A wise friend recently said to me that if I went out running in the rain and wind and cold, and had a thoroughly miserable time slogging through it, I could work on my determination and desire to achieve my goals whilst I was running, and then at the end, the warmth and deliciousness of coming home and getting clean and dry and warm again would be so much more accentuated. He was right.

Hercules had twelve trials. I’m going to stick with the aim of the hop and choose Ten. And the thankfulness will (I hope) help to accentuate them with a flavour of that Happiness.

The Trial: Keep on running, but for the right reasons. Hold shallowness lightly and focus more on the health benefits and be pleased at my achievements as they happen.
The Thankful: I have the luxury of a safeish city to run in. And appropriate gear to do so. I am rich indeed.

The Trial: Stop judging. Especially myself. There is a saying ‘you can judge a man by his friends’, and if that’s true, I’m golden. I need to chuck away the lie and the old frame of reference and learn to accept that if I can sustain awesome friendships with such amazing, lovely people because they want to be friends with me then I must trust their judgement and assume that there is somethingone worth their time.
The Thankful: I have amazing friends.

The Trial: Develop a right attitude to money. At the moment I tend to feel guilty for having it and try to give lots away, or spend it like water and wonder where it’s all gone. And I’m historically very bad at managing money. I tend to panic-save and rarely buy anything for the sake of it (except shoes sometimes. and books).
The Thankful: I have money to work with. 

The Trial: Prioritise the Real World more. This one’s gonna be really hard.  But I do need more sleep (as luxurious as it is to have a lunchtime nap in the back of the van). And I need to leave on time in the mornings rather than staying online to read one last blog post.
The Thankful:  I have a job to be late for.

The Trial: Be a better wife. I’m still ‘hungover’ from the past three years. I need to stop defaulting to snappish and exasperated. I need to learn to be loving and kind. And slower to anger.
The Thankful: I have Husby. And he’s worth the trial.

The Trial: Let go of anxieties about the future. Is this the biggest, hardest one yet? Perhaps. Because that future and the question-mark of children still terrifies me. But my anxieties are having huge impact, and they need to be better managed. I need to continue to (and plan to) Do Good in spite of being anxious.
The Thankful: I have people and systems (if needed) who can support me in this.

The Trial: Buy the book I contributed to. This one is shameful. I still haven’t bought it yet because it still hurts to think why I’m in it. WonderAunty has a copy, and I couldn’t even hold it for too long.
The Thankful: This book IS BRINGING HOPE to women who need it. And if I share it, it will bring more hope. But first I need to buy it.

The Trial: Be more organised about housework. This ties into the Real Life thing. It’s something I find not in the least bit interesting when my laptop is calling me, and I do it with bad grace, nearly every time.
The Thankful: Sarah inspired me with the word ‘Frog’ and a concrete method for achieving this.

The Trial: Wow! I got to the end of the things I can think that I need to change, before I got to ten!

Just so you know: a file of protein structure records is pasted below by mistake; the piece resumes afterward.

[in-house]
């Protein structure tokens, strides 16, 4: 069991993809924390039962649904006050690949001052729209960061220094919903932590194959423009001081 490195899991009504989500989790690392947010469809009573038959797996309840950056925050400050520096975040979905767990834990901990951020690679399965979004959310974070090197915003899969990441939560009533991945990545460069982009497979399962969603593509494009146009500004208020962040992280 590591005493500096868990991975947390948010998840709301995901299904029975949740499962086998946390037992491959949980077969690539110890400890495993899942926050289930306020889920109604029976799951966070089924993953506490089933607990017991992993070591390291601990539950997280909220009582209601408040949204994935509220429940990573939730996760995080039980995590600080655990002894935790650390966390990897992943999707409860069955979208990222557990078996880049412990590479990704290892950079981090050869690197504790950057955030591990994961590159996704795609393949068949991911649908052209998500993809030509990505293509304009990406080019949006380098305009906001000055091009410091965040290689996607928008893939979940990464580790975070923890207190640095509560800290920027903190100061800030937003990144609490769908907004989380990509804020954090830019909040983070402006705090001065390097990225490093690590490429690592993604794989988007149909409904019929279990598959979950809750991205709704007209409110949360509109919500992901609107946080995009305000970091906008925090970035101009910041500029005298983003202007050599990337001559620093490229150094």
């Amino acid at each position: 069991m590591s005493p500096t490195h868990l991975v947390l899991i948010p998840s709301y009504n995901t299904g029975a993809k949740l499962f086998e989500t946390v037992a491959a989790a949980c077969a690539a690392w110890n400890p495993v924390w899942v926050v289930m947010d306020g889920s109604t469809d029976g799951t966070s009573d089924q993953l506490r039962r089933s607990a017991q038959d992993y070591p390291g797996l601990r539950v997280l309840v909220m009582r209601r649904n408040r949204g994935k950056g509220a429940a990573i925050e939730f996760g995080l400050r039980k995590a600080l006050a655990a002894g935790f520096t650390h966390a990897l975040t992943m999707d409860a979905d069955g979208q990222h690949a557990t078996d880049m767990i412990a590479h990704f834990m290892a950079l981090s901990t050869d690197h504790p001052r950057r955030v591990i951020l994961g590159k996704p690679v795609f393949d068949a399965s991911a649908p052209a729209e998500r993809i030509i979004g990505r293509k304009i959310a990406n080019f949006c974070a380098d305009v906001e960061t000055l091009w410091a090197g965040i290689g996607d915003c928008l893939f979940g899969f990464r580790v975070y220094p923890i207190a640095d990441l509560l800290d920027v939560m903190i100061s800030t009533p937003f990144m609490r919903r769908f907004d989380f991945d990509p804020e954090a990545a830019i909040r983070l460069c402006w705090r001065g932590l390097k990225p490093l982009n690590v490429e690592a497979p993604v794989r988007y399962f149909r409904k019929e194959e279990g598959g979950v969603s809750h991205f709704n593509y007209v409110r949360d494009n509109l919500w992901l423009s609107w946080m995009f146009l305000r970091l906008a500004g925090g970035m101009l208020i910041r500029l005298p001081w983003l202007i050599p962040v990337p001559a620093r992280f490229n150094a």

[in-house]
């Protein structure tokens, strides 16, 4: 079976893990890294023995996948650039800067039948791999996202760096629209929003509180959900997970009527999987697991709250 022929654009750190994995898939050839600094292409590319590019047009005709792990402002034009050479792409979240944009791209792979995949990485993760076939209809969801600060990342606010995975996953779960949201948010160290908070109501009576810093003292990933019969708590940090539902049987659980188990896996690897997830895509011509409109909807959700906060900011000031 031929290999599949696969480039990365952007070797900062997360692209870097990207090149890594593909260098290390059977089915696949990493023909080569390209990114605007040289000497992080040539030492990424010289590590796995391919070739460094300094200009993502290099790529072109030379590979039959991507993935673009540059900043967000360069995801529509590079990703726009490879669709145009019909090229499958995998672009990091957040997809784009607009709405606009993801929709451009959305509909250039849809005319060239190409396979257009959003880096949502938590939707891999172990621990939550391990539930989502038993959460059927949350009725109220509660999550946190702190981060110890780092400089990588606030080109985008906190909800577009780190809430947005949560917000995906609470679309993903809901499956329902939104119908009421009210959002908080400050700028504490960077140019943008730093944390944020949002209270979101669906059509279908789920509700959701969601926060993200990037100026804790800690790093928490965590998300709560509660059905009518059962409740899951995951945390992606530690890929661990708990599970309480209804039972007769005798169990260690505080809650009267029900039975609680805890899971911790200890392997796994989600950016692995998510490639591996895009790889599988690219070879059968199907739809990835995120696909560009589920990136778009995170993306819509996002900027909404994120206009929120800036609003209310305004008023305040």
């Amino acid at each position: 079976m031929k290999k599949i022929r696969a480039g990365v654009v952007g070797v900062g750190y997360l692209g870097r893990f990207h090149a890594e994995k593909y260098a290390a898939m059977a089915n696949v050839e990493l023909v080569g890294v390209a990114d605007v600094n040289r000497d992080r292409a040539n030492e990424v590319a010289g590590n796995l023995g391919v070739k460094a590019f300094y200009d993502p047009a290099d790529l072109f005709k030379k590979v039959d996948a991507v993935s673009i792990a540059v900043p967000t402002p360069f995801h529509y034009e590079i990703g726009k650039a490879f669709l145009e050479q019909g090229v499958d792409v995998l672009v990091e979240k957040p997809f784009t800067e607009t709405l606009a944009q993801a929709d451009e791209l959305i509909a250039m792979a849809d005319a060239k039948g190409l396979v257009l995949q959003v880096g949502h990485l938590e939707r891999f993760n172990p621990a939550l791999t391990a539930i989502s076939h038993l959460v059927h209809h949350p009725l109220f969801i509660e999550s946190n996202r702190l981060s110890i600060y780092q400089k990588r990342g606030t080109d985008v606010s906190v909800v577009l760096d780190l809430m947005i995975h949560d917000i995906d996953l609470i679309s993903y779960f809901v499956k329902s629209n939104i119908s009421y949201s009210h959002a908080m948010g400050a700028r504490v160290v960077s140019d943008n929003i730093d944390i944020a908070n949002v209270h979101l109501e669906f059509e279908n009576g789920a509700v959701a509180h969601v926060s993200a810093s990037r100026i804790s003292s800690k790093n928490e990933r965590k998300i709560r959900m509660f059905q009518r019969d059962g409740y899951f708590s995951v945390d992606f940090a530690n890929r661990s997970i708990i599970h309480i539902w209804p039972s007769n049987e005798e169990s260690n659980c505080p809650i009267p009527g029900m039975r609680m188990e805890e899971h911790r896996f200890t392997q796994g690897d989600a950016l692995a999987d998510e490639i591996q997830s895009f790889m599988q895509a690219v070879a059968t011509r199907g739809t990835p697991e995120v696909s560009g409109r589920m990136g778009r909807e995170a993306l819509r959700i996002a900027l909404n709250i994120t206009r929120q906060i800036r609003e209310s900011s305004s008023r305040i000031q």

The Thankful: I only have eight trials to achive.

The Trial: Free-for all (genuinely) – what do you think I need to work on?
The Thankful: I have people I know well enough to know they will offer constructive criticisms.

The En—nooooooooo WAIT!

Hang about! I promised you BIG AWESOME GOOD NEWS

And guess what. I didn’t forget.

Sad news first – Melissa has decided that the time is right for her to step down as a TToT co-host.


Our new co-host is the ever-so lovely, wonderful, heck YOU KNOW HER ALREADY –

*\o/* SANDY *\o/*

Pop on over to Mother of Imperfection and congratulate her – she’s going to be BRILLIANT at this.

Ten Things of Thankful
Ten Things of Thankful
 Your hosts

71 thoughts on “Ten Things of Thankful #30

  1. I'd like to think I'm rubbing off on you just a little bit when I see how you've found something positive in every one of your trials. Just remember that ant….


  2. Disqus works, but I hate leaving comments on my phone. I'll do it sometimes, but I'd rather wait until I can use my laptop. And know that I always read even if I stay quiet.xoxo


  3. Oh bless your heart. Does Disqus not work on your phone? It should do? *I* can finally comment from mine, using it.

    However. I'm glad that you come back and say things. That's really nice. And yes – it'll eventually work. The positive input will one day outweigh the negative, and I'll 'get' what everyone's on about 😀 Thank you.


  4. Yes, though I like to think of the thankfuls as the little added seasoning which makes that ol' frog more palatable 😀

    And yes – I'm SO with you. Getting out of long-ingrained habits of thinking is really, really tough. You have better motivation than I do, though, I reckon 😉 Keep at it.


  5. I love the way you did this – finding something to be thankful for within each trial. I have been terrible in the past about judging myself and I am trying to do better so that I can be a better example for my girls. But, old habits die hard. I think remembering our blessings – our thankfuls – is a great way to “swallow the frog” and begin to conquer our trials.